How to talk to your customers about price increases

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Here are some effective strategies for communicating price increases to your customers.

The cost of doing business in the automotive aftermarket is increasing. Parts are more expensive. The skills shortage has seen our wages bills grow. Equipment, software and diagnostic tools are all becoming more expensive. For our businesses to remain viable and profitable, the reality is that at some point we must raise our prices.

That’s something we know some Members are reluctant to do, because it means having a difficult conversation with customers. So, what’s the best way to talk to customers about price rises so you keep them onside and keep them coming back?

Chris Smoje is a Perth-based customer service expert. He said he considers it a good sign when workshop owners are concerned about putting up their prices “because it shows that they’re truly thinking about their customers when they make such big decisions.”

Give advance notice

He recommends giving your customers advance notice of the price increases, so they can prepare themselves and budget accordingly.

“Customers don’t always know how much ‘cost price’ is, or what profit margins exist, so the biggest mistake is just making a price increase sudden and cold,” Chris said. “Then, when a customer merely questions the increase (because it doesn’t make sense in their mind), the business owner takes it as them challenging or disagreeing with it, which can turn the conversation more adversarial than it needs to be.”

Informing customers two or three months ahead of a price increase is appropriate (you don’t want to give too much notice or the message might either be forgotten or, worse, the price increase might come across as unnecessary or gouging).

Some businesses schedule regular (annual) price increases, often at the start of the financial year, which customers learn to expect.

Announce it in your regular marketing

Chris said it was best not to inform the customer of price rises in their “your service is due” email, but instead to include it in your regular/seasonal marketing communications.

“Doing it respectfully is important, but don’t come across passively,” Chris said. “You’re not checking that customers are OK with the price increase.”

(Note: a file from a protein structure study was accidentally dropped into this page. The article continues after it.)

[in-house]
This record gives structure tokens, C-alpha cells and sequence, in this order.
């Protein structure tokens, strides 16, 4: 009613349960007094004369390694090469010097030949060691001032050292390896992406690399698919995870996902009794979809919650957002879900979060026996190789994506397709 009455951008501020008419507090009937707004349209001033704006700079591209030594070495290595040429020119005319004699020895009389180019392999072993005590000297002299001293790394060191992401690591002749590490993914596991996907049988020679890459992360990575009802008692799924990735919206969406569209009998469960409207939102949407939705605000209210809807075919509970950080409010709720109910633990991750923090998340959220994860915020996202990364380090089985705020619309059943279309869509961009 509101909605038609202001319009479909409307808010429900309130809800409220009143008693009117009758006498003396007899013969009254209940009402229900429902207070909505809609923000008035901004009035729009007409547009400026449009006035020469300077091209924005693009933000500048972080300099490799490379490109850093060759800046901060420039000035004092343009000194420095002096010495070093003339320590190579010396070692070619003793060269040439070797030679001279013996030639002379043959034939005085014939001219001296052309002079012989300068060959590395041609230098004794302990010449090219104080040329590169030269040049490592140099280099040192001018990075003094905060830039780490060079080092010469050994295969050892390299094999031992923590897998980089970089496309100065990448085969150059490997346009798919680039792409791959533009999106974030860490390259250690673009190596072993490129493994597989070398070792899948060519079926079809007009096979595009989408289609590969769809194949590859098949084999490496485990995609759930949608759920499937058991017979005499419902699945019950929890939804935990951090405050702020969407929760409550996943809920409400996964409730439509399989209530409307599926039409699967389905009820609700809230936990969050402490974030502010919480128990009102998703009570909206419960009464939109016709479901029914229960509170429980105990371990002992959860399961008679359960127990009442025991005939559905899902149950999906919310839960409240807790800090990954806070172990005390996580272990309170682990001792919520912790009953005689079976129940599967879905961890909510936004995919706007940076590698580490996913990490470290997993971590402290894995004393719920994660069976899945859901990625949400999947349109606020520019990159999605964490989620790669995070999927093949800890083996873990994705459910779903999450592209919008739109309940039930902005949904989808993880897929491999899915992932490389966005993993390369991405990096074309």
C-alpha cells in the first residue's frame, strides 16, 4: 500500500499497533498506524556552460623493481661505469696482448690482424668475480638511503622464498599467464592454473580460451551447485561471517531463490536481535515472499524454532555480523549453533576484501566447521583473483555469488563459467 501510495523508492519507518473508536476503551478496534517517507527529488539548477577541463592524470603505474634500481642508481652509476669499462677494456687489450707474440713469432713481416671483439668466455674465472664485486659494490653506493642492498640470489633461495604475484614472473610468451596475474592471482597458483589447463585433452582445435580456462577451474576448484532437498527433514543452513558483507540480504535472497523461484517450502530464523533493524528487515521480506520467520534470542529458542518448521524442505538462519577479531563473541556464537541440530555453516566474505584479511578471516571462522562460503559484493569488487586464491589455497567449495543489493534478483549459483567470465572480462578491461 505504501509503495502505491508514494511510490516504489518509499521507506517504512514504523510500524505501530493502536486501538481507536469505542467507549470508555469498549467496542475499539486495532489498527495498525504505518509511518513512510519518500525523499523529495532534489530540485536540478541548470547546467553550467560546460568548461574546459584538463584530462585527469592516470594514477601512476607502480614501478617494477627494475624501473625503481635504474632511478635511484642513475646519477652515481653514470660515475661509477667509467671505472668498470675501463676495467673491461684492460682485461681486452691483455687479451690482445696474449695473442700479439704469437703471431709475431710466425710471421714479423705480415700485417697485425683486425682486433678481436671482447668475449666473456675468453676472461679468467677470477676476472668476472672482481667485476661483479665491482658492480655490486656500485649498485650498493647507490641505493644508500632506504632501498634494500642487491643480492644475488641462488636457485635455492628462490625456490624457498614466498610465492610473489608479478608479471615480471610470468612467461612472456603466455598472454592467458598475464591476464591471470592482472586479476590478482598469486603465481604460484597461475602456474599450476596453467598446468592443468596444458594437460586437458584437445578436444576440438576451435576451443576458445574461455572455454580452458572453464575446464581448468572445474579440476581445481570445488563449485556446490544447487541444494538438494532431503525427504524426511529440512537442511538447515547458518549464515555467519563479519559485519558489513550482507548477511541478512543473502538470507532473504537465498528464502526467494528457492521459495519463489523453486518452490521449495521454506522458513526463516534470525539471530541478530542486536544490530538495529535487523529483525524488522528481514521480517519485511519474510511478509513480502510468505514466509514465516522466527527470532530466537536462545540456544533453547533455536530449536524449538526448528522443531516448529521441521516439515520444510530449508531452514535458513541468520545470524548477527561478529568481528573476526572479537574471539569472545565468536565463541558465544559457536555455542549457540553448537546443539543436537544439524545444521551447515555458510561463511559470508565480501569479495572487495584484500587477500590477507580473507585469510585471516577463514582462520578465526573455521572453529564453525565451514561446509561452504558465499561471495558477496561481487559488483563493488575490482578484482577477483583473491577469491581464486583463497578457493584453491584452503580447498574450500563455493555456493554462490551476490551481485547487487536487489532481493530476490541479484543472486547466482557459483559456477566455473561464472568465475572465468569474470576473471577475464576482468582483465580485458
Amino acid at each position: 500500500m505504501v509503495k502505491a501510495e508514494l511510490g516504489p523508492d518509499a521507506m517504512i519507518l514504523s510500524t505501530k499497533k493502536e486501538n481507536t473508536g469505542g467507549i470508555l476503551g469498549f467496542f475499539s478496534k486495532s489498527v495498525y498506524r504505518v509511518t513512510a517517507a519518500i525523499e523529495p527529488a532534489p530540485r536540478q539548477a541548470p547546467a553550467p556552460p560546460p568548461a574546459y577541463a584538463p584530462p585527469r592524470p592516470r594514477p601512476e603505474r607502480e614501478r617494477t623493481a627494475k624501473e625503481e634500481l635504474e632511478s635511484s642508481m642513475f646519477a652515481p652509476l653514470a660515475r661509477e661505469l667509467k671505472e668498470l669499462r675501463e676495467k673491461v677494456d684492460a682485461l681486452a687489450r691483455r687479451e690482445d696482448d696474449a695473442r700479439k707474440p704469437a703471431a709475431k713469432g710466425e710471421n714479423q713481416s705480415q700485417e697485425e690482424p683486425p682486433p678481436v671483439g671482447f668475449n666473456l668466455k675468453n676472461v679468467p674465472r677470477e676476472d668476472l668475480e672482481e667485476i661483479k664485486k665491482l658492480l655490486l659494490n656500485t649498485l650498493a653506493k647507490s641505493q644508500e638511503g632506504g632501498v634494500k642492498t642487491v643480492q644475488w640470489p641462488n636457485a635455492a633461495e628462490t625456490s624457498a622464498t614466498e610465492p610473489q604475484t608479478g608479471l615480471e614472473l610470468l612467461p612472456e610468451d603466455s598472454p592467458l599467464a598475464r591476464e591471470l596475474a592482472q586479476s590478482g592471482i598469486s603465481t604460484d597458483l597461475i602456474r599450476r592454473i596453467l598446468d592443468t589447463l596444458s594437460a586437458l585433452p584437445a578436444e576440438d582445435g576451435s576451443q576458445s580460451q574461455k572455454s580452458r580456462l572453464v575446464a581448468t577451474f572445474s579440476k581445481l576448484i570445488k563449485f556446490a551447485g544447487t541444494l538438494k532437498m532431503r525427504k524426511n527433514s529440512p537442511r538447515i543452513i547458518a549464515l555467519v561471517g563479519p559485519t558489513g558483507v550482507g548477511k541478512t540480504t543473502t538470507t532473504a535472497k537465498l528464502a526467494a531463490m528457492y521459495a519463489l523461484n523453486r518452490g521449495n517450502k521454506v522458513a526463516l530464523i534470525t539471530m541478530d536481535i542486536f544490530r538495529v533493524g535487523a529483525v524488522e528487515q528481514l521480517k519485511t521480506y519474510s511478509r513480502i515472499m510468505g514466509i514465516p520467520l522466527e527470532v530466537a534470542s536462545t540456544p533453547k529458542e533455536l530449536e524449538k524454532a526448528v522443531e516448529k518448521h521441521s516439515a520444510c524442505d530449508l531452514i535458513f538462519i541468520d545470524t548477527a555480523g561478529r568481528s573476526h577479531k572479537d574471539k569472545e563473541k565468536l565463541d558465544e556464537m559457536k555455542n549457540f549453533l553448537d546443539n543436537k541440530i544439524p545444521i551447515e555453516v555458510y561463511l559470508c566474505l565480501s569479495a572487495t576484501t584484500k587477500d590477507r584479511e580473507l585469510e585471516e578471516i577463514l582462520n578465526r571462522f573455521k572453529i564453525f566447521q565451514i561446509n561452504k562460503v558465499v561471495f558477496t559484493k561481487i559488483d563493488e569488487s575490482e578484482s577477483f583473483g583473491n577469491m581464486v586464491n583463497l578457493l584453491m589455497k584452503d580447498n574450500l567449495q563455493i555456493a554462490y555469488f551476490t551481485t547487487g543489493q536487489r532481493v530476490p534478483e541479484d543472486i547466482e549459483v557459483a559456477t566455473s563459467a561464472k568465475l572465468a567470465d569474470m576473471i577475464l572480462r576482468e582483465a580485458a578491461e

Don’t over-explain

Another common mistake is giving customers too much information.

“Even if you feel that open transparency is best, it’s likely that most customers will try to pick holes in any information you give, and even try to make comparisons to competitors (who might not even really be competitors),” Chris said.

So, you might just say labour costs have gone up, or parts costs have risen, but not dive deeper.

But how do you get the wording right? Chris recommends checking communications about price increases from your own suppliers to see which ones you thought found the balance, and copy their format.

Give good customer service

Don’t forget to deliver on your customer service promise beyond the price increase.

“When price increases are made, it is essential to make sure that your service offering doesn’t lapse,”

Chris said. That is, if you’re charging more, provide an equal or an improved service, not less service, than your customers are used to (don’t cut the “nice to haves” like car washing at the same time as increasing prices).

Ask for feedback

Lastly, Chris recommends tracking customer sentiment about your new pricing.

“Once the price increase has been made, it’s important to incorporate ‘value for money’ questions in your feedback questionnaire,” he said.

This article was published 20/05/2024 and the content is current as at the date of publication.